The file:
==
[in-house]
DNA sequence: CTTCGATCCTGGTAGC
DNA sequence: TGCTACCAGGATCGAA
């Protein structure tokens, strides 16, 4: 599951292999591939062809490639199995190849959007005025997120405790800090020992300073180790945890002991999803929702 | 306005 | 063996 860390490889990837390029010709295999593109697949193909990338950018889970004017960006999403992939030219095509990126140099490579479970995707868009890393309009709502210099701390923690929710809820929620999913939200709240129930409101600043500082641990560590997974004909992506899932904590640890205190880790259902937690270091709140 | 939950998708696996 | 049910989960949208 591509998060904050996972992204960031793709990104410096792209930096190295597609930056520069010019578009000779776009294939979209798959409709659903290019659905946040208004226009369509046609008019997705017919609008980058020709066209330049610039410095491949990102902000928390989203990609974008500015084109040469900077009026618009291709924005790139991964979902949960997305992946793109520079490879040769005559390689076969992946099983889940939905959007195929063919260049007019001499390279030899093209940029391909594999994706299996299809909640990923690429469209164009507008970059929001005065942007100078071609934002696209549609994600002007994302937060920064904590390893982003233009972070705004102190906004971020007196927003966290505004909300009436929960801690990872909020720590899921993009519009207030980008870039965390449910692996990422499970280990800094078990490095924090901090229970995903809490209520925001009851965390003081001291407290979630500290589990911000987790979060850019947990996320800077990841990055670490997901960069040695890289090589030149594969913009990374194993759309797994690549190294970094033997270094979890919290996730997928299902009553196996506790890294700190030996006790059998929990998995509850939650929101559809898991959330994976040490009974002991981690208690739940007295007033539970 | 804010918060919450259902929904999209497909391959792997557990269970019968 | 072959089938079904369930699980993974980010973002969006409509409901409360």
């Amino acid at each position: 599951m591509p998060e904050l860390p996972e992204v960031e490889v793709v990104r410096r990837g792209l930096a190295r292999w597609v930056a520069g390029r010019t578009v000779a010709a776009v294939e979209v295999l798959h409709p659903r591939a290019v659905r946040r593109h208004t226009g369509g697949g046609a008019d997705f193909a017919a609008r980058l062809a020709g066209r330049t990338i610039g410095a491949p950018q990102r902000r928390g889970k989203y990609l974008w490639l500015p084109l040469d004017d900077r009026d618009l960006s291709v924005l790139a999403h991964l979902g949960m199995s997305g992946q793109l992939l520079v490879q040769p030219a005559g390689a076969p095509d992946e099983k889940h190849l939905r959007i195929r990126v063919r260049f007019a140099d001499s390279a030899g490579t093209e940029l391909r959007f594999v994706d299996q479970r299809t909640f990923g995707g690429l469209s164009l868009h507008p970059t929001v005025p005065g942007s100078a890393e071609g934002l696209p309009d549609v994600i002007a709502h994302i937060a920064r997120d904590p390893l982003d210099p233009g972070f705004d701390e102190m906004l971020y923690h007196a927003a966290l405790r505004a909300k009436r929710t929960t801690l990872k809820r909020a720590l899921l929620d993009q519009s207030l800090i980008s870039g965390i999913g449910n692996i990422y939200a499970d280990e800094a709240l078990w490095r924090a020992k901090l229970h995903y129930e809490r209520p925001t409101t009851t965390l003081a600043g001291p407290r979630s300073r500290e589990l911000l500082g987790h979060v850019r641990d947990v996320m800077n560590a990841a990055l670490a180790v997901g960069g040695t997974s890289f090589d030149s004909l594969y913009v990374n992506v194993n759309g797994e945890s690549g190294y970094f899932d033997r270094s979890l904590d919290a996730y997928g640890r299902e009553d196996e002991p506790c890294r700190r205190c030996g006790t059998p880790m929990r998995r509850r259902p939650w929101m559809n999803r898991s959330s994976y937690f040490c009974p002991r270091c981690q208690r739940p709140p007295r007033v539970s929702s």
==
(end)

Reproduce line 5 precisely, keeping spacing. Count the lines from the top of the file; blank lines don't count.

């Amino acid at each position: 599951m591509p998060e904050l860390p996972e992204v960031e490889v793709v990104r410096r990837g792209l930096a190295r292999w597609v930056a520069g390029r010019t578009v000779a010709a776009v294939e979209v295999l798959h409709p659903r591939a290019v659905r946040r593109h208004t226009g369509g697949g046609a008019d997705f193909a017919a609008r980058l062809a020709g066209r330049t990338i610039g410095a491949p950018q990102r902000r928390g889970k989203y990609l974008w490639l500015p084109l040469d004017d900077r009026d618009l960006s291709v924005l790139a999403h991964l979902g949960m199995s997305g992946q793109l992939l520079v490879q040769p030219a005559g390689a076969p095509d992946e099983k889940h190849l939905r959007i195929r990126v063919r260049f007019a140099d001499s390279a030899g490579t093209e940029l391909r959007f594999v994706d299996q479970r299809t909640f990923g995707g690429l469209s164009l868009h507008p970059t929001v005025p005065g942007s100078a890393e071609g934002l696209p309009d549609v994600i002007a709502h994302i937060a920064r997120d904590p390893l982003d210099p233009g972070f705004d701390e102190m906004l971020y923690h007196a927003a966290l405790r505004a909300k009436r929710t929960t801690l990872k809820r909020a720590l899921l929620d993009q519009s207030l800090i980008s870039g965390i999913g449910n692996i990422y939200a499970d280990e800094a709240l078990w490095r924090a020992k901090l229970h995903y129930e809490r209520p925001t409101t009851t965390l003081a600043g001291p407290r979630s300073r500290e589990l911000l500082g987790h979060v850019r641990d947990v996320m800077n560590a990841a990055l670490a180790v997901g960069g040695t997974s890289f090589d030149s004909l594969y913009v990374n992506v194993n759309g797994e945890s690549g190294y970094f899932d033997r270094s979890l904590d919290a996730y997928g640890r299902e009553d196996e002991p506790c890294r700190r205190c030996g006790t059998p880790m929990r998995r509850r259902p939650w929101m559809n999803r898991s959330s994976y937690f040490c009974p002991r270091c981690q208690r739940p709140p007295r007033v539970s929702s």